Medieval Faire is a long-standing, sixth-grade tradition at Hebron Elementary School
By Melanie Savage - Staff Writer
Hebron - posted Tue., May. 21, 2013
Frank Lewis taught for 34 years. Most of his teaching years were spent with sixth-graders at Hebron Elementary School. “Thirty-three years ago I went to my first Medieval Fair,” said Lewis, between sessions at this year’s Faire on May 18. In those days, medieval history was part of the sixth-grade curriculum. Lewis organized the first faire at the school 32 years ago. “I must say it was a fairly modest one,” he said.
Over the years the faire has grown and become an integral part of the school’s sixth-grade experience. And, though he retired five years ago, Lewis still plays a big part in its organization every year. “But I must say I couldn’t do this without the support of the community,” he said.
Each year in October, the Medieval Faire Club meets for the first time. It’s open to any interested member of the sixth-grade class, and the participation level varies. “I’ve had as many as 92 kids involved,” said Lewis. “This year it was 27.” The students meet regularly over the course of the school year, putting together a program, rehearsing roles, and preparing other details.
“You can try out for the parts you want,” said Kylie Heneghan, who this year played the role of Gypsy Esmerelda. Preparation involves learning about medieval history. “We prepare dances and work on our roles,” added Heneghan.
Upon arrival, faire-goers are issued a bag of “shillings” to spend on refreshments, goods, games and other activities. This year’s games encompassed 18 different choices, including: Wheel of Fortune, Sword in a Stone, Frog in a Well, Stumps in the Pond and Jester in the Moat. Each game was manned by a sixth-grader, accompanied by a school employee, a classmate, or a RHAM seventh-grader recruited from last-year’s Faire roster. Most games were hosted inside brightly-colored booths made of old refrigerator boxes. “I’d say most of these boxes are 32 years old,” said Lewis.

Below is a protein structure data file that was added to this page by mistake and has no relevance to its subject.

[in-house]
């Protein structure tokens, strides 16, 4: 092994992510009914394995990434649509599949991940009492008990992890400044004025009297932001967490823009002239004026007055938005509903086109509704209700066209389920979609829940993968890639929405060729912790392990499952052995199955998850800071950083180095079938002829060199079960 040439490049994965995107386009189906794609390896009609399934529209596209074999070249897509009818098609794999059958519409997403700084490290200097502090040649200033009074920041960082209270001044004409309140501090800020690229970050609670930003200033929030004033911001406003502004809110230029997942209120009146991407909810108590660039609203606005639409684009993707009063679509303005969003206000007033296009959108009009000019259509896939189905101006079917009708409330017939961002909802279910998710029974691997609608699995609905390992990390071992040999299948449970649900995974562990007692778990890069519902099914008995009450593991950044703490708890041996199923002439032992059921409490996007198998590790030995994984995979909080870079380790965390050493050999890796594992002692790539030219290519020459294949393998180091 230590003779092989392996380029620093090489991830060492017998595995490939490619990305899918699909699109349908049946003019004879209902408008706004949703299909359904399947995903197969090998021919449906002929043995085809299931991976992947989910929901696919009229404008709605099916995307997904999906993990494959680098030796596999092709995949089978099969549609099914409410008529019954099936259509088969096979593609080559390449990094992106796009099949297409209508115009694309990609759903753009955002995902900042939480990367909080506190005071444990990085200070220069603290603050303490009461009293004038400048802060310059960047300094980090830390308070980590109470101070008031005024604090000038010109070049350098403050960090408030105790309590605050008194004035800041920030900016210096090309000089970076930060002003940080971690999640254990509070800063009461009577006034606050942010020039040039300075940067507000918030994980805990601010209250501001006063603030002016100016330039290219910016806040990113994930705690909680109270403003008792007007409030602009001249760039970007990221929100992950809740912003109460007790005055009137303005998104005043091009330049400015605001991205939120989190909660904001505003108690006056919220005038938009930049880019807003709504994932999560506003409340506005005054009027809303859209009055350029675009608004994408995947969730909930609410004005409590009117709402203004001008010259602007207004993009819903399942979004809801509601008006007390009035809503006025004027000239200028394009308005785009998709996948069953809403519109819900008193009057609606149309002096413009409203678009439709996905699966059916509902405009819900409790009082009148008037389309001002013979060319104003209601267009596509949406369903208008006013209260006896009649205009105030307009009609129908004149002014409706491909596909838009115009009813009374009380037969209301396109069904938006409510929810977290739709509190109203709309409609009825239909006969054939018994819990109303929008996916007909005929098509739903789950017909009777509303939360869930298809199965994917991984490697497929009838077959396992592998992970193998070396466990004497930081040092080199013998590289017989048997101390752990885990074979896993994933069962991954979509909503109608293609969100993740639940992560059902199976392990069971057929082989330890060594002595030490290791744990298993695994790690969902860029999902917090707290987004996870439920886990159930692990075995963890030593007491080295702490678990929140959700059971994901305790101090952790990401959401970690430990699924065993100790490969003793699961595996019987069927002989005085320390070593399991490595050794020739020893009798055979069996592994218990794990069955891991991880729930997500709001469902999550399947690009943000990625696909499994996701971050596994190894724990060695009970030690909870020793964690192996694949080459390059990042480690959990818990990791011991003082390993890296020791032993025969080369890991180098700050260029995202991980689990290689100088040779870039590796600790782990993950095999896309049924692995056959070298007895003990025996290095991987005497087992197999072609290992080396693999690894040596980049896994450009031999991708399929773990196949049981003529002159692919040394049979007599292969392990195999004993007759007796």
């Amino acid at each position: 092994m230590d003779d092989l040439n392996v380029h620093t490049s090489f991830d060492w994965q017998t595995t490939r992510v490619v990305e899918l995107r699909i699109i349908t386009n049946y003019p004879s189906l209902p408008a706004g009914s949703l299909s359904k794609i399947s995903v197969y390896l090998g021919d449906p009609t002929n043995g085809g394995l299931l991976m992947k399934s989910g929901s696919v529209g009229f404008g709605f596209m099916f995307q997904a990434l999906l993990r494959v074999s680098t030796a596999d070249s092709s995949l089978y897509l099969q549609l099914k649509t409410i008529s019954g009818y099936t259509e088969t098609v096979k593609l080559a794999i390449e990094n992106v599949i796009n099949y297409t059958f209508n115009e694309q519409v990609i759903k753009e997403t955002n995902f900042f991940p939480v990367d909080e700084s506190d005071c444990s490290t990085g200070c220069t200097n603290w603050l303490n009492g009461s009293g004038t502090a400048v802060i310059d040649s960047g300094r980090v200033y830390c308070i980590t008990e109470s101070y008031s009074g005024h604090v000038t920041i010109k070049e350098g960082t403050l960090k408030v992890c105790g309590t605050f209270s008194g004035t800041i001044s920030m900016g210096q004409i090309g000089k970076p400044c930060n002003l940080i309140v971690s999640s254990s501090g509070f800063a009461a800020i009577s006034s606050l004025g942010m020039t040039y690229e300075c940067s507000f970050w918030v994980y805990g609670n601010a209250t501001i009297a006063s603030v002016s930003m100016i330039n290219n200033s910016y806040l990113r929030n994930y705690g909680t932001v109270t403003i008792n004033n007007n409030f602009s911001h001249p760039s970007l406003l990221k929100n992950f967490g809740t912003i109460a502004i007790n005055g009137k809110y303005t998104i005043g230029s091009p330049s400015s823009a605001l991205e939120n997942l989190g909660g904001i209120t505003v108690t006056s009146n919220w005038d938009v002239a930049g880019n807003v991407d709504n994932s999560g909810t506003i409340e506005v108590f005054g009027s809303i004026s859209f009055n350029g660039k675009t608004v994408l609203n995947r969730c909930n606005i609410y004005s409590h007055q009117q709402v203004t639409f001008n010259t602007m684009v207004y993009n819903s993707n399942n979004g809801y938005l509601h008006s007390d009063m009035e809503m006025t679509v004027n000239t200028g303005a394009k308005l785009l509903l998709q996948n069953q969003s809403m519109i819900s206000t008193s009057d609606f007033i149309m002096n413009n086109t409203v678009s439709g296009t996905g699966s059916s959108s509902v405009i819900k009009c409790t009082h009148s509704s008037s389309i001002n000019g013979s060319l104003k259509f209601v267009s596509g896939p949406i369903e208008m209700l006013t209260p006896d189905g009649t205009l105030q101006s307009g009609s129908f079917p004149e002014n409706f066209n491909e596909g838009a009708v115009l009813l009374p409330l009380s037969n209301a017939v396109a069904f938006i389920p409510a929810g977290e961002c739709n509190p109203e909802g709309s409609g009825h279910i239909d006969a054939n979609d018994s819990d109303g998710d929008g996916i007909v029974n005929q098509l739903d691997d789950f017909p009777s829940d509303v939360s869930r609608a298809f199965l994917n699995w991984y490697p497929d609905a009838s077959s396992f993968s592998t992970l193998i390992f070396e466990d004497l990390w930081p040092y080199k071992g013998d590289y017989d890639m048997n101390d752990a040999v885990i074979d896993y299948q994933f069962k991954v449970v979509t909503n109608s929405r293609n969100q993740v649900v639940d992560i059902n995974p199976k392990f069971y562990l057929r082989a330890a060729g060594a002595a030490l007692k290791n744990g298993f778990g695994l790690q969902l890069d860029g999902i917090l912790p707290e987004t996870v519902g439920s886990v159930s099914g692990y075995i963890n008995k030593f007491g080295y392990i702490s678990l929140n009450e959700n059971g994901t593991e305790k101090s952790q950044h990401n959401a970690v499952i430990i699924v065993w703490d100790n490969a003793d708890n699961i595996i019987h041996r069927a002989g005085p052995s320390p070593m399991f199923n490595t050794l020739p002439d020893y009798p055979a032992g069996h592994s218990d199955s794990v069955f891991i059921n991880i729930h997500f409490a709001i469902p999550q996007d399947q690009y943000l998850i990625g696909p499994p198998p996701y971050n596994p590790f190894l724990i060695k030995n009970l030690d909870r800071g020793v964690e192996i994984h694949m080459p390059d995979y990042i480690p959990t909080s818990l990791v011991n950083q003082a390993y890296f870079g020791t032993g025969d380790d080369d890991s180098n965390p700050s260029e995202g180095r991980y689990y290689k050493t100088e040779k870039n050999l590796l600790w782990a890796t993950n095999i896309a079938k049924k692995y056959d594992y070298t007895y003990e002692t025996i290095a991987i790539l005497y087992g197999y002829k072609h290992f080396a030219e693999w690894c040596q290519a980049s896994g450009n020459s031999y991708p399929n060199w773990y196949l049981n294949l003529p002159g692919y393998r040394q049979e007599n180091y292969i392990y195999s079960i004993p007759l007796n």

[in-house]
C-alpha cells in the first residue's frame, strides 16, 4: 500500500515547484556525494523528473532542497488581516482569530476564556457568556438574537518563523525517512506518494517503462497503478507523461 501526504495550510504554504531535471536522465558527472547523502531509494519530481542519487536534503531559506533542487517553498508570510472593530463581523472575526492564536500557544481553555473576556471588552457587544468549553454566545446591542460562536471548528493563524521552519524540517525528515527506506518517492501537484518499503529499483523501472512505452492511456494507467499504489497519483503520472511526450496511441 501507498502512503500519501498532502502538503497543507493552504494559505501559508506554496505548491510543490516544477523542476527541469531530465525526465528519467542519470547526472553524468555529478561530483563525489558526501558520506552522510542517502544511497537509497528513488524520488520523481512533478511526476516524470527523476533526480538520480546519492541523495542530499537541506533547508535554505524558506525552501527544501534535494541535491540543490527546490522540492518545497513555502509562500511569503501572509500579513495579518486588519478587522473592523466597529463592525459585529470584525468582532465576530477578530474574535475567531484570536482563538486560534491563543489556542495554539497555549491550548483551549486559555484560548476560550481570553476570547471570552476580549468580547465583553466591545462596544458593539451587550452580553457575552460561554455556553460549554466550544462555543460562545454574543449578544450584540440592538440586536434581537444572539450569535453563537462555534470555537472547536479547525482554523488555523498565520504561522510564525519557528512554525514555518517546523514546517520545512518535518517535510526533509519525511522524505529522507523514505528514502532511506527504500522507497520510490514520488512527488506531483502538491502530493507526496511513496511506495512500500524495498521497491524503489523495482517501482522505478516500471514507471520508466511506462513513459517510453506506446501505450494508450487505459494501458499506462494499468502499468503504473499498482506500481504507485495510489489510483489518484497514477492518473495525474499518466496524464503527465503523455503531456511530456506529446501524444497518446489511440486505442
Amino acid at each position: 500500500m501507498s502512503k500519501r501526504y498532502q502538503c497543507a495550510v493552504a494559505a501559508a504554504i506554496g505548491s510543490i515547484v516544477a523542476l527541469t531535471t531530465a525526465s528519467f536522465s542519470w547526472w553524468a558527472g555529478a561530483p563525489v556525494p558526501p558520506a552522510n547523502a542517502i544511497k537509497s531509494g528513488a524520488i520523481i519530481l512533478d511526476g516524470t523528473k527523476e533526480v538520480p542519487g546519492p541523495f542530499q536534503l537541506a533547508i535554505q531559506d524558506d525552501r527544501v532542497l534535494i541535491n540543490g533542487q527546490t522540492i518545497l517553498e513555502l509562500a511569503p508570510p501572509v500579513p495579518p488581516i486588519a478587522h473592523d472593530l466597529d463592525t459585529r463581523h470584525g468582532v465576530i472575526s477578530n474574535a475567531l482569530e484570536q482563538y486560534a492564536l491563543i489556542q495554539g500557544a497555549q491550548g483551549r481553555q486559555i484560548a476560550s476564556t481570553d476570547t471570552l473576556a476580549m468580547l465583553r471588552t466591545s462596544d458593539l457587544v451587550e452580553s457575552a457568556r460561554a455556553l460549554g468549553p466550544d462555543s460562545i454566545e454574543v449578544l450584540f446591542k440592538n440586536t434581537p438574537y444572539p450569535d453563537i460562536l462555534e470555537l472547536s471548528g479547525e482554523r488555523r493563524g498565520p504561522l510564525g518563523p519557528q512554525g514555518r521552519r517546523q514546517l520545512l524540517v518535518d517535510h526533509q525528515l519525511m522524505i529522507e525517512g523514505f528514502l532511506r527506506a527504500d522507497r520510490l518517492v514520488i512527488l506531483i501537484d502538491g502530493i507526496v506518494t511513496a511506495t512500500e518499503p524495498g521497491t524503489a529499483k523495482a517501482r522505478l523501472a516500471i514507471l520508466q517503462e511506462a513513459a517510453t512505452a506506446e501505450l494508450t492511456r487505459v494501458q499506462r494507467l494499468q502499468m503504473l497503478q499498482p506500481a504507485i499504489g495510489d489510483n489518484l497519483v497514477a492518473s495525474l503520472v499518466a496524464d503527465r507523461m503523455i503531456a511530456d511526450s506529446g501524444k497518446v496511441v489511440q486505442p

Costumes were procured for many years at Fierbergs Costume Company in Hartford. Owner Starr McLean worked closely with the school for 20 years, said Lewis, making alterations when necessary and even developing a junior line of medieval costumes. When the company decided to close, Lewis found himself competing with Paul Newman, who wanted costumes for his Hole in the Wall Gang Camp. The school got the costumes. “The vast majority of the costumes we use now are owned by the school,” said Lewis. “I’d say we have close to 100 costumes.”
After the games session, faire-goers are treated to the formal entertainment portion of the event. Taking place on and around the gymnasium stage were a procession, a minstrel performance, a madrigal performance, The Beansetting Stick Dance, The Sleight’s Sword Dance, The Maypole Dance, The Ribbon Dance, and a takeoff on the television show “Survivor.” Hanging on the left side of the proscenium were the rules for the refreshment stand, which included: No banging of tankards on tables; No cockfighting; No dogs in the kitchen; and No sulking loafers or flea-bitten tramps.
Capping off the entertainment portion were The Famine Games, wherein cast members and audience members competed in contests of skill such as The Chocolate Unicorn, requiring, amid cries of "Huzzah!" from the audience, the balancing of Little Debbie frosted chocolate cakes on one’s forehead.
Among the community members assisting with this year’s show was RHAM senior Alicia Goode, who attended the morning session of this year’s Faire before preparing for her senior prom that evening. Goode played the role of the queen when she was a sixth-grader, six years ago, and returned this year to help with several of the dances. “I helped out last year when my sister, Isabelle, played the queen,” said Goode. “I had a really good time, so I wanted to come back this year.”
As for Lewis, he said that, though he takes longer each year to recover from the Faire, he has no plans to quit. “As long as I’m physically able, I’ll continue to do it,” he said. “I just love it. It’s fun.”